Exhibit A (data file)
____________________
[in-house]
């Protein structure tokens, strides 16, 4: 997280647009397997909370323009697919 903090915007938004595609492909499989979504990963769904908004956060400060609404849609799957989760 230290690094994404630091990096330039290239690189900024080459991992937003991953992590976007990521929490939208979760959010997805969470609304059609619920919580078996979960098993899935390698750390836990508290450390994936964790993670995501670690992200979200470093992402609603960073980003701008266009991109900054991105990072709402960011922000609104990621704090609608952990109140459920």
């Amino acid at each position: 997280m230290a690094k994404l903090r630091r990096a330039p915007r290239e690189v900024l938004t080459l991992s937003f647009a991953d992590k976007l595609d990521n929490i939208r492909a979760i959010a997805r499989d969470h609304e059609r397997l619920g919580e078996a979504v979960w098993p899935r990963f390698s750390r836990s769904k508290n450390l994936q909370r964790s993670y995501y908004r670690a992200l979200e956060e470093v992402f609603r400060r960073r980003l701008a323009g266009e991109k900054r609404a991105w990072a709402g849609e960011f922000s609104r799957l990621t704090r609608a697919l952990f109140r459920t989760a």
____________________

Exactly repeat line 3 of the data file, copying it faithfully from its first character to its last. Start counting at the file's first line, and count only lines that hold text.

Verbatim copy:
């Amino acid at each position: 997280m230290a690094k994404l903090r630091r990096a330039p915007r290239e690189v900024l938004t080459l991992s937003f647009a991953d992590k976007l595609d990521n929490i939208r492909a979760i959010a997805r499989d969470h609304e059609r397997l619920g919580e078996a979504v979960w098993p899935r990963f390698s750390r836990s769904k508290n450390l994936q909370r964790s993670y995501y908004r670690a992200l979200e956060e470093v992402f609603r400060r960073r980003l701008a323009g266009e991109k900054r609404a991105w990072a709402g849609e960011f922000s609104r799957l990621t704090r609608a697919l952990f109140r459920t989760a």